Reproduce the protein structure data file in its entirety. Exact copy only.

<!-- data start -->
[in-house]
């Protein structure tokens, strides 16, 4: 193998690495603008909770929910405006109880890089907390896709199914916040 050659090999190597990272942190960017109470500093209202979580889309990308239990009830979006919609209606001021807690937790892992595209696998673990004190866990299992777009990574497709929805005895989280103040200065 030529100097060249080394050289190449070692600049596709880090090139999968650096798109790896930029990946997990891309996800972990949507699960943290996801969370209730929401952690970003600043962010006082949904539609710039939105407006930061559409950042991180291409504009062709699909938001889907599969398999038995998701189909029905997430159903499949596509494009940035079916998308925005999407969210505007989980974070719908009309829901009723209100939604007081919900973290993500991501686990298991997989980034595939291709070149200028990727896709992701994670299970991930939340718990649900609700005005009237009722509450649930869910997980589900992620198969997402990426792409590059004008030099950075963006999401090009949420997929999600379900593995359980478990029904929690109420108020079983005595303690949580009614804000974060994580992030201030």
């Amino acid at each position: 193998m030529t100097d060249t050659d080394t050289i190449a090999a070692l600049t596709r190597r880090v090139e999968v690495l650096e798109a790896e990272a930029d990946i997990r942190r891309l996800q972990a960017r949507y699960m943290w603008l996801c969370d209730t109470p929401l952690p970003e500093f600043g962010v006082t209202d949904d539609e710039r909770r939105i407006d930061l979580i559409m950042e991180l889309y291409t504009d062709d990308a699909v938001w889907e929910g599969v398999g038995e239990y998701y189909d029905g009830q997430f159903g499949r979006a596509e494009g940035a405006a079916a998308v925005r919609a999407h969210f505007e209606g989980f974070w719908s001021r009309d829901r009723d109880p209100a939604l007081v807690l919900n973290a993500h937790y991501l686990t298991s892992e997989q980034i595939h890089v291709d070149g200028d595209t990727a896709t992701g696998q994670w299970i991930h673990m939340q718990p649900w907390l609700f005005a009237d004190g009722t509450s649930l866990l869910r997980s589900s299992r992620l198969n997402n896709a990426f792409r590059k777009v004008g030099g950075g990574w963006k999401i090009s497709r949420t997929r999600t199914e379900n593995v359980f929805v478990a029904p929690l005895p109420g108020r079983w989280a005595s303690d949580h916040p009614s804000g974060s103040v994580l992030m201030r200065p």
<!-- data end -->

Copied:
[in-house]
């Protein structure tokens, strides 16, 4: 193998690495603008909770929910405006109880890089907390896709199914916040 050659090999190597990272942190960017109470500093209202979580889309990308239990009830979006919609209606001021807690937790892992595209696998673990004190866990299992777009990574497709929805005895989280103040200065 030529100097060249080394050289190449070692600049596709880090090139999968650096798109790896930029990946997990891309996800972990949507699960943290996801969370209730929401952690970003600043962010006082949904539609710039939105407006930061559409950042991180291409504009062709699909938001889907599969398999038995998701189909029905997430159903499949596509494009940035079916998308925005999407969210505007989980974070719908009309829901009723209100939604007081919900973290993500991501686990298991997989980034595939291709070149200028990727896709992701994670299970991930939340718990649900609700005005009237009722509450649930869910997980589900992620198969997402990426792409590059004008030099950075963006999401090009949420997929999600379900593995359980478990029904929690109420108020079983005595303690949580009614804000974060994580992030201030």
């Amino acid at each position: 193998m030529t100097d060249t050659d080394t050289i190449a090999a070692l600049t596709r190597r880090v090139e999968v690495l650096e798109a790896e990272a930029d990946i997990r942190r891309l996800q972990a960017r949507y699960m943290w603008l996801c969370d209730t109470p929401l952690p970003e500093f600043g962010v006082t209202d949904d539609e710039r909770r939105i407006d930061l979580i559409m950042e991180l889309y291409t504009d062709d990308a699909v938001w889907e929910g599969v398999g038995e239990y998701y189909d029905g009830q997430f159903g499949r979006a596509e494009g940035a405006a079916a998308v925005r919609a999407h969210f505007e209606g989980f974070w719908s001021r009309d829901r009723d109880p209100a939604l007081v807690l919900n973290a993500h937790y991501l686990t298991s892992e997989q980034i595939h890089v291709d070149g200028d595209t990727a896709t992701g696998q994670w299970i991930h673990m939340q718990p649900w907390l609700f005005a009237d004190g009722t509450s649930l866990l869910r997980s589900s299992r992620l198969n997402n896709a990426f792409r590059k777009v004008g030099g950075g990574w963006k999401i090009s497709r949420t997929r999600t199914e379900n593995v359980f929805v478990a029904p929690l005895p109420g108020r079983w989280a005595s303690d949580h916040p009614s804000g974060s103040v994580l992030m201030r200065p």